6.17 We propose that the Board itself will be appointed partly by nomination and partly by public advertisement. All appointments will be made by Scottish Ministers. Appointment of the Court of Session judge, or both judges if the twelve member option is preferred, could be made on the recommendation of the Lord President; alternatively the judges could be elected by their respective peer groups. The judges of the Inner House would elect one of their number; the judges of the Outer House doing likewise. If this second option were adopted the result would be that none of the members of the Board would be a nominee of any office holder. This could enhance public confidence in the Board's independence. Appointment of the sheriff principal would be on the recommendation of the Sheriffs Principal collectively, through their convener for the time being. Vacancies for the sheriff, the advocate, the solicitor and the lay members would be publicly advertised. A selection panel would be established by Ministers to interview candidates for appointment to the Board. The process would adhere to the Code of Practice for Ministerial Appointments in Scotland issued by the Commissioner for Public Appointments. 15
6.18 The first appointments to the Board were for a period of three years; subsequent appointments and renewals have been for two years, in anticipation of the Board's moving onto a statutory basis. Experience is that a three year term is right and we would propose that the term of appointment will be for a period of three years, with the option of one renewal for up to a further three years. The term of renewal would be fixed by Scottish Ministers, after consultation with the Chair of the Board, and would have regard to the need to avoid a significant proportion of the membership demitting office at the same time.
Question 26 Should the judge or judges appointed to the board be nominated by the Lord President, or elected by their respective peer groups?
Question 27 Do you agree with a proposed term of appointment of three years, and with the arrangements for renewal?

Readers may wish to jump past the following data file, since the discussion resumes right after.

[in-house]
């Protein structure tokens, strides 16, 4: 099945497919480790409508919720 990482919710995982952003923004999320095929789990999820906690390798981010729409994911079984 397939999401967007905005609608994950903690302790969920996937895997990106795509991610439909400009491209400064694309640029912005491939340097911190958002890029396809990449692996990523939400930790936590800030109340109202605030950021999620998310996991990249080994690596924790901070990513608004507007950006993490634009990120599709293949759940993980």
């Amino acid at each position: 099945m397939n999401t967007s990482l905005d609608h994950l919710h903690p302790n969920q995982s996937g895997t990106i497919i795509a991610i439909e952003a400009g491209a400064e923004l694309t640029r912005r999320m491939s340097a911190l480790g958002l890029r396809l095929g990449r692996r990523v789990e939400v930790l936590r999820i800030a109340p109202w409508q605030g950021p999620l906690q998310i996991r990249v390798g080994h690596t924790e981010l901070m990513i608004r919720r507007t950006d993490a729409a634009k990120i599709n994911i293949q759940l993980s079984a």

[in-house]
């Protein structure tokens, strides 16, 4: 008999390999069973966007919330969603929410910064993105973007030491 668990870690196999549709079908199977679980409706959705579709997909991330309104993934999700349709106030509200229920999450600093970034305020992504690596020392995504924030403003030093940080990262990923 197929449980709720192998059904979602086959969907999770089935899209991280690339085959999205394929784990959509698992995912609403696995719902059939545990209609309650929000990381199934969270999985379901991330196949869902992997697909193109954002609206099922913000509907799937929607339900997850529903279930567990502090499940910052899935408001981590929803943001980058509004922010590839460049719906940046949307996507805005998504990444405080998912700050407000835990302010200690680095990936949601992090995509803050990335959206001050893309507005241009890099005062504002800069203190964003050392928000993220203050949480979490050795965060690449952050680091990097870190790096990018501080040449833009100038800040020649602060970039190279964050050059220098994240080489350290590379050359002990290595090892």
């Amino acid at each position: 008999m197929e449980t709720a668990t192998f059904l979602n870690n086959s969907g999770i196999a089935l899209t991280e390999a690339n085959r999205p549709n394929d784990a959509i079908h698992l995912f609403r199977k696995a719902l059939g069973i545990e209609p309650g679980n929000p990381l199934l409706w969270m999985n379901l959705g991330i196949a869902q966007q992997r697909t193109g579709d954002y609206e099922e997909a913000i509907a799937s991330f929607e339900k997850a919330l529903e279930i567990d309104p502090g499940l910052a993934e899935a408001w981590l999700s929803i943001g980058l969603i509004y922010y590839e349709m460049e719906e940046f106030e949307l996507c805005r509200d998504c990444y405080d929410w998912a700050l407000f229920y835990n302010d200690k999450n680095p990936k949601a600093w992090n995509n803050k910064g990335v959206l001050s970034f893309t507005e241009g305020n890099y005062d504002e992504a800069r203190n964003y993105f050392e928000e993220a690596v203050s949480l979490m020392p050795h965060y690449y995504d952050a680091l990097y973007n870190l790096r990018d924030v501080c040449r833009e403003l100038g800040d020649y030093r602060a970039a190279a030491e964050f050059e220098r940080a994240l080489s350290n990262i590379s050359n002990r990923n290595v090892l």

Question 28 If you do not agree, what term of appointment, and arrangements, if any, for renewal would you wish to see in place?
Arrangements when a judicial member retires during term of appointment to Board
6 .19 We will also welcome views on whether any special provision is required in the event of retiral of judicial members from their full time office during their term of appointment to the Board. We recognise that it could be disruptive to the functioning of the Board if such a member were required to demit membership of the Board immediately on his or her retiral from the Bench. On one view the member could simply continue to serve on the Board until the expiry of the term of appointment. Where that period was short, say up to six months, this might be an entirely satisfactory arrangement. A longer period that resulted in the retired judicial office holder making appointments to a Bench that he or she had left some time before may be less satisfactory. If it were considered that a time limit should be placed on the continuing service of such a judge, six months would seem right.
Question 29 Do you consider that provision should be made restricting the continuing membership of a judicial member of the Board on his or her retiral from full time office?
Question 30 If so, do you agree with our proposal or what other arrangements would you wish to see in place?
6.20 Any member wishing to apply for any post that is the subject of an appointment exercise being conducted by, or under the auspices of, the Board must resign from the Board before submitting an application for the post.
6.21 A member may resign from his or her membership of the Board at any time.
Fees and expenses of members
6.22 Members will be entitled to payment of such fees and expenses as Ministers may determine.
Responsibility of legally qualified members
6.23 The legally qualified members of the Board will have the responsibility for determining that the legal ability of individual candidates is adequate for the purposes of the judicial office applied for. On one view the legally qualified members should include only the judicial members of the Board and the two practising lawyers. This we understand is the approach currently taken by the Board. Another view recognises the expertise of any academic lawyer on the Board and would not exclude him or her from the assessment of legal abilities. We have an open mind on this, and would invite views.